Each game feels a bit different too. The first is more of a collect-a-thon, while the second blends in collecting with more activities to keep it interesting – like races. There aren’t a ton of variety in these either, but they are a more rewarding way to get gems instead of just running around large empty spaces like the first game. The third adds things like skateboard-riding sections to further speed up the races from running and gliding, which is nice, but doesn’t radically change things up.
Beyond the graphical flourishes, the biggest changes made for quality of life improvements lie in the revamped camera and smoothed-over controls. Unlike the Crash trilogy, which may be a better value due to the sheer variety of what you get, Spyro Reignited improves upon some flaws of the original’s camera system and is a more enjoyable experience overall. The right stick now controls your camera instead of shoulder button movement, which is far more modern and makes this more approachable for newcomers. Controls have also been expanded to include trigger functionality for your flames, which may seem a bit odd – but does make those switching over from third-person shooters more comfortable and is more in line with future Insomniac games like Ratchet and Clank.
Visually, Reignited is a massive upgrade in most ways. Every visual asset from all three games has been rebuilt from the ground up – so textures have seen a massive uptick in quality. Evil characters go from having rounded faces to having intricate details like warts on their faces to make their characters stand out more now. Animations have also been improved tremendously, as have world details. Sky details are a bit hit or miss though, with the skies looking a lot better during the all-too-long interactive loading sections – but then the lush skies getting covered up in cinematics by new objects that obstruct your view. It’s strange to do a side by side comparison of a PS1 game to a modern incarnation of it and be more impressed by the skies on the older game, but that does happen a lot here. The increase in character detail and animation is a huge help though – and allows the impressive lip syncing from its time to look far better now.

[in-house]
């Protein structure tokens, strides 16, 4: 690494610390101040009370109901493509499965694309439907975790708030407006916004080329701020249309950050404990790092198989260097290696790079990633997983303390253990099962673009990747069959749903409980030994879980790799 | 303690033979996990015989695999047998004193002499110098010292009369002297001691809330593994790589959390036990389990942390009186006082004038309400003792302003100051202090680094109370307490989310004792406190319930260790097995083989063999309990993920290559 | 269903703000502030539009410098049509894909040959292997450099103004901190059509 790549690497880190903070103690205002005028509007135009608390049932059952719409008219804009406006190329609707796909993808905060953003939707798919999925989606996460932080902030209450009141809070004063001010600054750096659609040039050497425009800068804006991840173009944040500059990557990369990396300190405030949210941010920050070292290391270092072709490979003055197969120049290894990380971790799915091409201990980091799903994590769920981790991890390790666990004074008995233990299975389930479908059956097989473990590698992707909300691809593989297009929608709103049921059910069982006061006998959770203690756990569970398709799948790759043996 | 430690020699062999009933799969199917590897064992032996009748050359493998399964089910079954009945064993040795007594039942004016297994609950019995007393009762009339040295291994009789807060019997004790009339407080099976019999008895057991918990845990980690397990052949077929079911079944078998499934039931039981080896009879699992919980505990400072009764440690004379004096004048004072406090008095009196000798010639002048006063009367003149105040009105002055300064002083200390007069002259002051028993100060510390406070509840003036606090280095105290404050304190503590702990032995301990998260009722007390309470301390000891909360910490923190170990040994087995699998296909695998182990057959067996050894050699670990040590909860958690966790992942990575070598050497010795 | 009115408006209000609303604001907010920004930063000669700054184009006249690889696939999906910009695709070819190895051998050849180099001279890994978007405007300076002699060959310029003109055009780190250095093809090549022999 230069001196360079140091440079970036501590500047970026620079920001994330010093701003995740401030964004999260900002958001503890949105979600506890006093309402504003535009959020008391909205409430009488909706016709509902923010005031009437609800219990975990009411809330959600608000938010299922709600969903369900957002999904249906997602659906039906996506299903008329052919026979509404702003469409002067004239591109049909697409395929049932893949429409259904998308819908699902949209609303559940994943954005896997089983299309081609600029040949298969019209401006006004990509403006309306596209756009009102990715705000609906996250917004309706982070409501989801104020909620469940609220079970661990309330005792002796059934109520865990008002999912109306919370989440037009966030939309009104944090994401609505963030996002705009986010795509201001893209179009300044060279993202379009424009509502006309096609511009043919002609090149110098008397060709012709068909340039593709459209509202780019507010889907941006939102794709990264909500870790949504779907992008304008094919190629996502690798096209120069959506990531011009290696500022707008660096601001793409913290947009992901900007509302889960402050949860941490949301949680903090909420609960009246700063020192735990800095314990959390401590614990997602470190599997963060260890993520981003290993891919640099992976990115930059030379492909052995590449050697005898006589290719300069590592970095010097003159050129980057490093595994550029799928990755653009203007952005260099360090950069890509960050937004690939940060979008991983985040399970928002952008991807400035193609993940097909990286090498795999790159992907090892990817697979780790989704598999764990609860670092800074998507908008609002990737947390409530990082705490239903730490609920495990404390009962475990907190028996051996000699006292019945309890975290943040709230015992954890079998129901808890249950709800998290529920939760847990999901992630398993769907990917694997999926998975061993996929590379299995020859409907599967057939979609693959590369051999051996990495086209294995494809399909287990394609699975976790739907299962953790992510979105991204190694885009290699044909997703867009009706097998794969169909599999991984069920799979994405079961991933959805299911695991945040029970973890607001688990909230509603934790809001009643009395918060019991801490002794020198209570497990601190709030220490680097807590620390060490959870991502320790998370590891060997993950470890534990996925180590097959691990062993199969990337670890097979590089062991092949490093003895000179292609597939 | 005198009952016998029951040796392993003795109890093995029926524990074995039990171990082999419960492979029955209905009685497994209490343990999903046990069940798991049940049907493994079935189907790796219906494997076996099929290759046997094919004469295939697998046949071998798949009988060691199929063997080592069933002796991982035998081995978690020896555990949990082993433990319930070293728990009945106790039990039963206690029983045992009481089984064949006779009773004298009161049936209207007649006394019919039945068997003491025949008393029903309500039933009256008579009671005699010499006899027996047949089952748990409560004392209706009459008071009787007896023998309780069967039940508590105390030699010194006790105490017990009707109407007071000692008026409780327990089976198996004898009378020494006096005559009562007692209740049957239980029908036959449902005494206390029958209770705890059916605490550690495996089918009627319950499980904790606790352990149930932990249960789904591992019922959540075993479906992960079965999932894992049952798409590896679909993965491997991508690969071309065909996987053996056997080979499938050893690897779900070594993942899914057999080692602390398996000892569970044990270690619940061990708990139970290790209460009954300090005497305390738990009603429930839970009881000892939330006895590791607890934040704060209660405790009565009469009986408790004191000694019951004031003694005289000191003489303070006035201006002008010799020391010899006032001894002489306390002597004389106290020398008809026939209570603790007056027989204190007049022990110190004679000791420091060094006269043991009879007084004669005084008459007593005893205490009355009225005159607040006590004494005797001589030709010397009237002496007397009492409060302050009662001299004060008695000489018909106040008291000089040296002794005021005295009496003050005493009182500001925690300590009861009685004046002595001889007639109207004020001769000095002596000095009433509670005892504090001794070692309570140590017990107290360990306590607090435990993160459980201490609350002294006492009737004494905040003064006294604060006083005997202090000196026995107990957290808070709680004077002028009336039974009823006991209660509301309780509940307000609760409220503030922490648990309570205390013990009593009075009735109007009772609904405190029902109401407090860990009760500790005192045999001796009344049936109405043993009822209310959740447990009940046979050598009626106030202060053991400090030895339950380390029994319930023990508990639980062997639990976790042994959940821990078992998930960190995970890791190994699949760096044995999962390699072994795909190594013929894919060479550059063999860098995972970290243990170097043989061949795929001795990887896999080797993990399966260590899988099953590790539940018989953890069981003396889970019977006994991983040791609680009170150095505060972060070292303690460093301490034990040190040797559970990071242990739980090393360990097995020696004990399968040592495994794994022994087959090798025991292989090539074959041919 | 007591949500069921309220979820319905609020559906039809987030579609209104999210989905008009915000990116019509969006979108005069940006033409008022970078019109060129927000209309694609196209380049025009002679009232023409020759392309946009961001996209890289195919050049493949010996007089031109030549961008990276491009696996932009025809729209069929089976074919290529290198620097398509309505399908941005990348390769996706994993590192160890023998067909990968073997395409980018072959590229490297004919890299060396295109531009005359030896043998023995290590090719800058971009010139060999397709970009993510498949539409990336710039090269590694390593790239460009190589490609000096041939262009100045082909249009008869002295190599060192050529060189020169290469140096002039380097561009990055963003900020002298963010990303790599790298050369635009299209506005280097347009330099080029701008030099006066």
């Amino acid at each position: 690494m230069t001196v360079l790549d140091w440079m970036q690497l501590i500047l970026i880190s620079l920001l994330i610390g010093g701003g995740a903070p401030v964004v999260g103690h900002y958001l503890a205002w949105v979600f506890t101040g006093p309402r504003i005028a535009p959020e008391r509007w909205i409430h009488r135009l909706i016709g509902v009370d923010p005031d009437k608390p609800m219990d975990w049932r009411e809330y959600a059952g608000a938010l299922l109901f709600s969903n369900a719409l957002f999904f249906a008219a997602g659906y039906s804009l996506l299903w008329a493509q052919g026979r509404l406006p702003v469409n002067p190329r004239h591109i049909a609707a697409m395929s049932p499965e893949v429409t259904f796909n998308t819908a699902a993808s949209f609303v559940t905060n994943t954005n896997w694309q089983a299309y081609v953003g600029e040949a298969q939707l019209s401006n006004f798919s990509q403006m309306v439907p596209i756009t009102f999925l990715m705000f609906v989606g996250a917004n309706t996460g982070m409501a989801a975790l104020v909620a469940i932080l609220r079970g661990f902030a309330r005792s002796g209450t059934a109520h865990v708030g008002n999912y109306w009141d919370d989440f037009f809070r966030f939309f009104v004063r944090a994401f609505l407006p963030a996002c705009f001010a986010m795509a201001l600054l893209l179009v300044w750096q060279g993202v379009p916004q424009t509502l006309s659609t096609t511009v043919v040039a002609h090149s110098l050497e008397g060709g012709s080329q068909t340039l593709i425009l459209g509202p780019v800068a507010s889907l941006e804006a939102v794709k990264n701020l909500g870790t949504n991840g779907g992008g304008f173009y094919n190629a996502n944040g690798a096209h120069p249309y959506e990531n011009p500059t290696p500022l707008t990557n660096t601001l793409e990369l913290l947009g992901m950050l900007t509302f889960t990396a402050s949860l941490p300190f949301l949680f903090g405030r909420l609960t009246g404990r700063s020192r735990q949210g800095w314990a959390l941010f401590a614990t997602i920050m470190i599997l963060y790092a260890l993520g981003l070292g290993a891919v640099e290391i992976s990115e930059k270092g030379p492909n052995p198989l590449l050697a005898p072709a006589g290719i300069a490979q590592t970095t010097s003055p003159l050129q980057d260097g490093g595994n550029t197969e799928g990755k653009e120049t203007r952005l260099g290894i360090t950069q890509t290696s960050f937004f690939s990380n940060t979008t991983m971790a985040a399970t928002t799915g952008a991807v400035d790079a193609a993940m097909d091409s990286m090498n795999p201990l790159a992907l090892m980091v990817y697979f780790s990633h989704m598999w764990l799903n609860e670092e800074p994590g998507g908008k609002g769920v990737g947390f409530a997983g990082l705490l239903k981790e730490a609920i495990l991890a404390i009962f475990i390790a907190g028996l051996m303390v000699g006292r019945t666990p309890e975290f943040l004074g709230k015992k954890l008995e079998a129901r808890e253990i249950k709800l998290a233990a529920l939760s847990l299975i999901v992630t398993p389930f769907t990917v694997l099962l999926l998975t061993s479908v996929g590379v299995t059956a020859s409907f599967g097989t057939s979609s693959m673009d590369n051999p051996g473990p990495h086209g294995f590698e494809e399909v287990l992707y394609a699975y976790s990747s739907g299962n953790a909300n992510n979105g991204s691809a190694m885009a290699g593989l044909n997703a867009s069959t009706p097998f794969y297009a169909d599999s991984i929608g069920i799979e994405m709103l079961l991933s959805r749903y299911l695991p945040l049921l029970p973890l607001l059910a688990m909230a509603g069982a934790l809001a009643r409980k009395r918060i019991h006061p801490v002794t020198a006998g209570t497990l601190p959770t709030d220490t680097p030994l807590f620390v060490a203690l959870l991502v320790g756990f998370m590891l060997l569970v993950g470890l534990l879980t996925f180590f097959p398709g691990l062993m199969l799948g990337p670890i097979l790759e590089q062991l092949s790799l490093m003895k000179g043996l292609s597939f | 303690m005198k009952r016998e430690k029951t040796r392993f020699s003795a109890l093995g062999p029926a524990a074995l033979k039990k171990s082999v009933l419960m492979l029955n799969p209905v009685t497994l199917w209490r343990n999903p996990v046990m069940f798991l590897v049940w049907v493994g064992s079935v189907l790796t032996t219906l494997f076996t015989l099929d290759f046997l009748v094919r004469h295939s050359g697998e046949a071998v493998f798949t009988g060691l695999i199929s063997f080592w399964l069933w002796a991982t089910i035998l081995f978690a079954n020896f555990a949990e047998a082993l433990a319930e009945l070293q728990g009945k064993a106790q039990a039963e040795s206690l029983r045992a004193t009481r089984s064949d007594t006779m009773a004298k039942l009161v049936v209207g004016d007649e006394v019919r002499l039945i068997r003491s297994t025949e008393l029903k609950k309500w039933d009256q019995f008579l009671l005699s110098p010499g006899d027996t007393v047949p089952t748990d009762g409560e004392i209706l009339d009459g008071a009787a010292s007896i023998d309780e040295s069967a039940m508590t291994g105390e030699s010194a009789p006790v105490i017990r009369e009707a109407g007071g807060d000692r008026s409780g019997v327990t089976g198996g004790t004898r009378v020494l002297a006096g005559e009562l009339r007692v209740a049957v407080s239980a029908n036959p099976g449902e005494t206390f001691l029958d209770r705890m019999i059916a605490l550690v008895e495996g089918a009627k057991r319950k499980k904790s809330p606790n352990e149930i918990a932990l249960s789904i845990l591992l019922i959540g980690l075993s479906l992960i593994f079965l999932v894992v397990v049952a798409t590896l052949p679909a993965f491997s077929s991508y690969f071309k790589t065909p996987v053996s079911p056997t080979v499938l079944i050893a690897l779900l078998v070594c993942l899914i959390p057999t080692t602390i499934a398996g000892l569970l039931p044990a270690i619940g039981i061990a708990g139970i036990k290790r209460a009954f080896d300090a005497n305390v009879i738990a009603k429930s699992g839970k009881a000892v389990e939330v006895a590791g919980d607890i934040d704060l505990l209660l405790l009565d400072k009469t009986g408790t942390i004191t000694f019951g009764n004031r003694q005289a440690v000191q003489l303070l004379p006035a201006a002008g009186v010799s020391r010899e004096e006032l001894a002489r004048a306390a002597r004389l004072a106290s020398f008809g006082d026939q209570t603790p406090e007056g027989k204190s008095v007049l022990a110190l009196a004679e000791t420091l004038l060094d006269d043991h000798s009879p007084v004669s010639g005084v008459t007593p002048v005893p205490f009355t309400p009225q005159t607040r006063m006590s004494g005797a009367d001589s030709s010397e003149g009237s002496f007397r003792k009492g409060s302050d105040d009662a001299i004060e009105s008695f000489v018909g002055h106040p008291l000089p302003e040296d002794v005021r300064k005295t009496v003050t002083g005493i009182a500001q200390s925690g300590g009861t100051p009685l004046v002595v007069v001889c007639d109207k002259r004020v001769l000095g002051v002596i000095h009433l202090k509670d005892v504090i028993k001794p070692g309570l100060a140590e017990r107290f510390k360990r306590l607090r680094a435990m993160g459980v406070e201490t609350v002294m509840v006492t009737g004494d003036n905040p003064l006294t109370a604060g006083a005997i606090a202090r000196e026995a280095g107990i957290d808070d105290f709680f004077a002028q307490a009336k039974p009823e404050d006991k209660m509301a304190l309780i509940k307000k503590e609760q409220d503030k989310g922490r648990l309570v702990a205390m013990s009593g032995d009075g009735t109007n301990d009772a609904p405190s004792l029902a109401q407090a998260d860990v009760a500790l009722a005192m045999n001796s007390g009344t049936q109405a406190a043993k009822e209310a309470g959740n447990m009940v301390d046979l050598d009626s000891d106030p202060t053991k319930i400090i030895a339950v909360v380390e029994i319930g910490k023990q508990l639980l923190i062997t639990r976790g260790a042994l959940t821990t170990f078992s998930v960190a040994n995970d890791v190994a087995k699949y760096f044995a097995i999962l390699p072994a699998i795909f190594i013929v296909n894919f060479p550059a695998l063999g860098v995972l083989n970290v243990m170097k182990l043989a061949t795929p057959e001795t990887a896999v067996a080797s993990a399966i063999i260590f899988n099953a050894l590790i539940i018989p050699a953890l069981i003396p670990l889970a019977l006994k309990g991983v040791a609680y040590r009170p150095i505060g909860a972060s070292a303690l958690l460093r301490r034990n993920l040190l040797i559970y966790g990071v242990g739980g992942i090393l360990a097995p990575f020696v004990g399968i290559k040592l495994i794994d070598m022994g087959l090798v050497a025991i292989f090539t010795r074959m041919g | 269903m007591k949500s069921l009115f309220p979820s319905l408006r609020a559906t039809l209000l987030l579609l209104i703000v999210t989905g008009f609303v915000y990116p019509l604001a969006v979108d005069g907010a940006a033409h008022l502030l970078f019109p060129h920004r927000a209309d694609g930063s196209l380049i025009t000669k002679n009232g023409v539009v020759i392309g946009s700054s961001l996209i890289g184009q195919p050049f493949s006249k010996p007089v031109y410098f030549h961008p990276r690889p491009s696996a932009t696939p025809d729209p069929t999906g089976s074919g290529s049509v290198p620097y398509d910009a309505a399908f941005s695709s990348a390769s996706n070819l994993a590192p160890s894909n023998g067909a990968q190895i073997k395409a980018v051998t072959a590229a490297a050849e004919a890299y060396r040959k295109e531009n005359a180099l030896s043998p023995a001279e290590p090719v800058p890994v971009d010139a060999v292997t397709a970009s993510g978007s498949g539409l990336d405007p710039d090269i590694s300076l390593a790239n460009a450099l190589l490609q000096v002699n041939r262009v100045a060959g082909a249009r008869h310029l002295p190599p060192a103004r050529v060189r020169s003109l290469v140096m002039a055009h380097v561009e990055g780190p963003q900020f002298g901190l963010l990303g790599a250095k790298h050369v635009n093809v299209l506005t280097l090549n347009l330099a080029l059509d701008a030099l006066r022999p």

Beyond the lip syncing, the voice work has been redone and feels a bit more natural now. The recording quality is certainly appreciated, with the lines being easier to hear now than before. The wide variety of music on display in all of the games is nice too, but is much cheesier than I remember it and does feel rather samey after a while. The flame sound effects are fantastic though and each kind of enemy you fry makes a different sound for both that and your ram attack – so while there isn’t much variety in the core combat, at least things are mixed up a bit.
The Spyro Reignited Trilogy is a fantastic remake of some flawed games and with that comes a mixed bag of a recommendation. If you’re a series veteran and absolutely love collect-a-thons now as much as you did then, pick it up and you’ll have a lot of fun. If you’re new to the series and have access to the PS1 games via a PS1, PS2, or PS3 digitally, see if the formula is for you. As remakes go, this is a far more thorough one than even the Crash Bandicoot one and in that sense, it’s a better collection for PS1 classic fans – but the game themselves lack variety and feel a bit too similar to one another to recommend a full-price purchase right out of the gate.
Reviewed By: Jeremy Peeples
This review is based on a digital copy of Spyro Reignited Trilogy for the PlayStation 4 provided by Activision.